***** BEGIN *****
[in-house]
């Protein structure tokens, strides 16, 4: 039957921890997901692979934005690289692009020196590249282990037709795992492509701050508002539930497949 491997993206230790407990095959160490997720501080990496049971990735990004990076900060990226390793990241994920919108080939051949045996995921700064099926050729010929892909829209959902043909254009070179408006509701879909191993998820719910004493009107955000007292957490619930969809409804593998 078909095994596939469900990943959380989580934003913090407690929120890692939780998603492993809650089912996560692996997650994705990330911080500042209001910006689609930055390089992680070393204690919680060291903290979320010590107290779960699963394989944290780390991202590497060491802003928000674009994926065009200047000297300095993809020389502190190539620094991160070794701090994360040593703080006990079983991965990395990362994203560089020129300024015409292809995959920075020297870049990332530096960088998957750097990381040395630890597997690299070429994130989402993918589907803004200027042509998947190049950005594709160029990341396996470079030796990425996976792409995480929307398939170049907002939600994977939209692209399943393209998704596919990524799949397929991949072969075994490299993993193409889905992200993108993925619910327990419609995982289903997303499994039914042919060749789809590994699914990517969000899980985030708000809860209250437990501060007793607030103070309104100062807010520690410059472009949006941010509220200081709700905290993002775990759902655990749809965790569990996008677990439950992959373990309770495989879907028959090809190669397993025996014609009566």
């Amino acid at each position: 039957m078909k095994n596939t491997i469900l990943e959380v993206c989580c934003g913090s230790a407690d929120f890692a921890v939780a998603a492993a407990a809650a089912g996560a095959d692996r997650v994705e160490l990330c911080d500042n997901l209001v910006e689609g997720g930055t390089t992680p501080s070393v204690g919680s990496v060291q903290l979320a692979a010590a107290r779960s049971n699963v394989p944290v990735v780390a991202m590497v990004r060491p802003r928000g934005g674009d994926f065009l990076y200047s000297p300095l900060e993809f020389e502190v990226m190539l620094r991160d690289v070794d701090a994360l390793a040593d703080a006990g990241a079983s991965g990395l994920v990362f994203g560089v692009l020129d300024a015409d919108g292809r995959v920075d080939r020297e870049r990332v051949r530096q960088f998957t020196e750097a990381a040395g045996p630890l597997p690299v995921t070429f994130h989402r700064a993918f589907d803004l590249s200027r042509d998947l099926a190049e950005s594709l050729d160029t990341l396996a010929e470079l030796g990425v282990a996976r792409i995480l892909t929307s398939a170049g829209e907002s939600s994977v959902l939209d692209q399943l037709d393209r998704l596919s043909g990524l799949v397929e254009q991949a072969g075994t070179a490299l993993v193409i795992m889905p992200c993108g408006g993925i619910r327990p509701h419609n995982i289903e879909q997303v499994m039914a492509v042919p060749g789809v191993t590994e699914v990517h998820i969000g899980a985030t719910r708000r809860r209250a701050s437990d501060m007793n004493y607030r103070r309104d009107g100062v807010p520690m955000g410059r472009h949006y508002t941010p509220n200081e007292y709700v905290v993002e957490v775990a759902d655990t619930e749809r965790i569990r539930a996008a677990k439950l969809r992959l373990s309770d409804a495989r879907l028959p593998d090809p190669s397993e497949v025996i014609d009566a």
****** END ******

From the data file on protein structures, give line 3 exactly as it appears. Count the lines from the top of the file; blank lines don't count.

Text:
């Amino acid at each position: 039957m078909k095994n596939t491997i469900l990943e959380v993206c989580c934003g913090s230790a407690d929120f890692a921890v939780a998603a492993a407990a809650a089912g996560a095959d692996r997650v994705e160490l990330c911080d500042n997901l209001v910006e689609g997720g930055t390089t992680p501080s070393v204690g919680s990496v060291q903290l979320a692979a010590a107290r779960s049971n699963v394989p944290v990735v780390a991202m590497v990004r060491p802003r928000g934005g674009d994926f065009l990076y200047s000297p300095l900060e993809f020389e502190v990226m190539l620094r991160d690289v070794d701090a994360l390793a040593d703080a006990g990241a079983s991965g990395l994920v990362f994203g560089v692009l020129d300024a015409d919108g292809r995959v920075d080939r020297e870049r990332v051949r530096q960088f998957t020196e750097a990381a040395g045996p630890l597997p690299v995921t070429f994130h989402r700064a993918f589907d803004l590249s200027r042509d998947l099926a190049e950005s594709l050729d160029t990341l396996a010929e470079l030796g990425v282990a996976r792409i995480l892909t929307s398939a170049g829209e907002s939600s994977v959902l939209d692209q399943l037709d393209r998704l596919s043909g990524l799949v397929e254009q991949a072969g075994t070179a490299l993993v193409i795992m889905p992200c993108g408006g993925i619910r327990p509701h419609n995982i289903e879909q997303v499994m039914a492509v042919p060749g789809v191993t590994e699914v990517h998820i969000g899980a985030t719910r708000r809860r209250a701050s437990d501060m007793n004493y607030r103070r309104d009107g100062v807010p520690m955000g410059r472009h949006y508002t941010p509220n200081e007292y709700v905290v993002e957490v775990a759902d655990t619930e749809r965790i569990r539930a996008a677990k439950l969809r992959l373990s309770d409804a495989r879907l028959p593998d090809p190669s397993e497949v025996i014609d009566a």